The ambitious effort that would combine dozens of resource groups under one roof for people in the area who are in need or homeless is closer to completion.
Pathways Community Center board on Nov. 16 closed on its 546 S. Cherry Road site, a former school turned business center.
Pathways will provide 30-40 full-time, part-time or by request tenants serving clients starting next spring. Tenants will include Renew Our Community, The Haven, York County Public Library and others. Services include help with food, clothing, housing, medical care, substance abuse treatment and transportation.
On Tuesday, board members celebrated a funding drive spurred by a challenge.
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Andrew Cope with JM Cope Construction put up $100,000 if the community could match it. As of this week, the community did.
“Any company that has had success realizes that it’s a team effort, and a lot of people believing in you,” Cope said Tuesday afternoon. “Before you can accomplish something, you really have to have people believe in you, and paying it forward is something people have done for us. And we want to do that for other folks.”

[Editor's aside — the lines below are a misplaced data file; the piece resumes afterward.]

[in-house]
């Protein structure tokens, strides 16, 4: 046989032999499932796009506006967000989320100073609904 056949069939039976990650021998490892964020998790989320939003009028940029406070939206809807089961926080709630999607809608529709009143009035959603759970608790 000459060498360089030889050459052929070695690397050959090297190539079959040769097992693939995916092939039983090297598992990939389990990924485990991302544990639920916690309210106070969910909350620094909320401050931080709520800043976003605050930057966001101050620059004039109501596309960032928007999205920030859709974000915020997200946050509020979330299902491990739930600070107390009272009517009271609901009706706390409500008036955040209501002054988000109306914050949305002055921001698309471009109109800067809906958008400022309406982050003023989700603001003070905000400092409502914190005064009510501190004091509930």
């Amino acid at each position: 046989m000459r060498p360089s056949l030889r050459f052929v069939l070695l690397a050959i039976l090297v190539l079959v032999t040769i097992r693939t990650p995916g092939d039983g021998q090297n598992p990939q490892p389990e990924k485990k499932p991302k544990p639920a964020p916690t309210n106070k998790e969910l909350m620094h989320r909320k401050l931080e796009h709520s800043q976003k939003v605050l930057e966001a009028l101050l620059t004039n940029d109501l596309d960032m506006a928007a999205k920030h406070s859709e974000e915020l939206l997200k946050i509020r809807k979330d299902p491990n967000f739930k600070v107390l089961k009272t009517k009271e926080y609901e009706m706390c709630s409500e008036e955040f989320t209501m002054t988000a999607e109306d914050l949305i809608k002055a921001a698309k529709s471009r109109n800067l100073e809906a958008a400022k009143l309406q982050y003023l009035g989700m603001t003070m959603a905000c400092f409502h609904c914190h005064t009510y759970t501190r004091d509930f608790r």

Pathways incorporated in January. It’s board first met a month later. Since then Pathways has become a registered nonprofit, began a fundraising campaign and contracted to buy the 4-acre, 40,000-square-foot Cherry Road property.
Board members went to neighborhood groups, and civic and business leaders to find contributions. The now $200,000 is part of about $1.5 million raised so far for the $3 million project.
“We called on people we knew, and they have stepped up,” said Charles Price, Pathways chairman.
A loan from South State Bank allowed Pathways to move forward with purchasing and renovating the building. Renovations could begin before the end of the year. Tenants will move in as sections of the building are complete. Price said he anticipates an April 2019 grand opening.
“We’re on a fast track, and have tons of work to do,” he said.
Mayor John Gettys said the Pathways site helps Rock Hill and York County.
“If we can all dedicate ourselves to doing one thing every day to better the lives for more of our people, we all come out better,” Gettys said.
With York County growing as fast as it is, Pathways board member Lee Gardner said homelessness is a growing issue.
“For us it’s huge, and we need a solution,” Gardner said.
The Pathways project began from a study a decade ago identifying homelessness and related services as a need in the area.
One problem, the study found, is people lacking basic needs had to travel across the county for varying services. Often, Price said, clients need assistance from multiple agencies.
Beginning next fall, they will know exactly where to go.
“When folks who are in need, need service of any kind, they can come to one location,” Price said.